UK insurers report yoy decline of 5pc in top line performance in 2020

The top 20 global public insurance companies reported aggregate revenues of $1,923.9bn in 2020, a y-o-y decline of around 5% in their top-line performance. Eleven companies reported a drop in revenue – the most notable being UK-based insurers Prudential, Aviva and Legal & General, according to analysts at GlobalData.

Most of the top companies were affected both by a fall in investment returns and a decline in new business and premium income.

Outward reinsurance premiums were behind most of Prudential’s woes, amounting to $32.2bn from $1.6bn in the previous year. This decreased its net earned premiums by some 75%. In addition, a 5% decline in GWP due to lower new business premiums from Asia, and lower sales of fixed annuities and fixed index annuities in the US, contributed to revenue decline.

To mitigate the lower investment returns and focus more on the UK, Canada and Ireland markets, Aviva has been selling off its non-core businesses to channel gains towards the development of its core markets and increasing shareholder return.

Legal & General derives approximately 80% of its revenue from investment activities. As a result, a 26.1% contraction in its investment income in 2020, which stood at £39.2bn, as compared to £53bn in the previous year, greatly impacted its revenue stream. A roughly 37.1% drop in gains on financial investments designated at fair value through profit or loss and 24% decline in dividend income adversely affected the overall investment return of the company.

Zurich Insurance Group’s revenue stream from investment income almost halved over that in the previous year, reaching $12.3bn from $24.8bn, owing to a decrease of around 56% in investment results on unit-linked investments related to its life business.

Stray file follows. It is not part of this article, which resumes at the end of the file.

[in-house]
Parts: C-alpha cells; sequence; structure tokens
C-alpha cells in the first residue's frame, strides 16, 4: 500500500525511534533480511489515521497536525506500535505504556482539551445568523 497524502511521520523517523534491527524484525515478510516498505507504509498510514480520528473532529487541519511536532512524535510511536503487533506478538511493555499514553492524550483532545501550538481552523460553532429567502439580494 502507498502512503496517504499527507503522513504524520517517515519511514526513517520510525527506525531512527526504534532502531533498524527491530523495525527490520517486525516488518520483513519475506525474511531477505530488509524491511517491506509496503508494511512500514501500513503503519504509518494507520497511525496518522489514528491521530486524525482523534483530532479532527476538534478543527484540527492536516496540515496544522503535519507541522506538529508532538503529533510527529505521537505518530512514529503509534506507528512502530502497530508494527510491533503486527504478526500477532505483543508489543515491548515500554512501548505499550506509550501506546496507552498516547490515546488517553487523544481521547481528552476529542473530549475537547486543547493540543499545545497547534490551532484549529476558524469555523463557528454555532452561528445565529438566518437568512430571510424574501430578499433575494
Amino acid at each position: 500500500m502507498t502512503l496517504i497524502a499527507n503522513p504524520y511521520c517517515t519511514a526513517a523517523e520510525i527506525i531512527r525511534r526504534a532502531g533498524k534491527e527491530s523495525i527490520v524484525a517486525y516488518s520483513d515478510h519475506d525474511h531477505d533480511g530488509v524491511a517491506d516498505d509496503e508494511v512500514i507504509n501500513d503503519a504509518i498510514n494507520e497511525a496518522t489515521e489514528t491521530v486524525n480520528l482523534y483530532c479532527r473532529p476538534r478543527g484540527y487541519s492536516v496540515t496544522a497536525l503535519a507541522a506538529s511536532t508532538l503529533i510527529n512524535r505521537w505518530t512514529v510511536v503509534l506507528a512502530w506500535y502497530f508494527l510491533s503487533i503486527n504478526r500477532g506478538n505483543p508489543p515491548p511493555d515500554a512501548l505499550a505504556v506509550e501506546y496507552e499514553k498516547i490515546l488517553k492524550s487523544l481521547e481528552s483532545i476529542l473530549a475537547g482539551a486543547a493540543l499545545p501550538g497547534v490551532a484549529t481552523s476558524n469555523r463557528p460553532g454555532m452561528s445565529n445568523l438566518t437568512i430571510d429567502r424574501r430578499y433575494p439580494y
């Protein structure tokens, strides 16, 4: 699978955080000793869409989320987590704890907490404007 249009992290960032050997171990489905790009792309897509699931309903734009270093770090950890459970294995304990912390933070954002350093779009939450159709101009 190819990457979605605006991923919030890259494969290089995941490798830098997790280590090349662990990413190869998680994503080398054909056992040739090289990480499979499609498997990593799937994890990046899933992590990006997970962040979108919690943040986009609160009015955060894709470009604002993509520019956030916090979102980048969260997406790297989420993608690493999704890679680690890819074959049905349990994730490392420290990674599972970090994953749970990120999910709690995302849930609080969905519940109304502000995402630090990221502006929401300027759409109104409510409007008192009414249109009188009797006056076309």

GlobalData’s Parth Vala said: “Unlike Prudential, Aviva suffered due to its weak investment returns, especially from its UK & Ireland Life business; and manage-for-value business in France and Italy; where its income from investments dropped by 51%, 70%, and 28%, respectively.”

    Share Story:

Recent Stories


Cyber physical risks
Property damage as a consequence of cyber attack is often excluded from standard property policies, but as the industrial internet of things expands, so too do the risks. This podcast examines the evolving threat landscape. Published October 2021

Financial institutions were early adopters of cyber security and insurance. Are they still on top of the game?
Managing huge amounts of sensitive data online makes financial institutions a prime target for hackers. As such, the sector was an early cohort for insurers in creating cyber cover. Since then, the market has evolved almost beyond recognition. It continues to challenge itself to this day, complying with rigorous regulatory demands and implementing avant-garde enhancements to keep abreast of the ever-changing risks. Published June 2021

Advertisement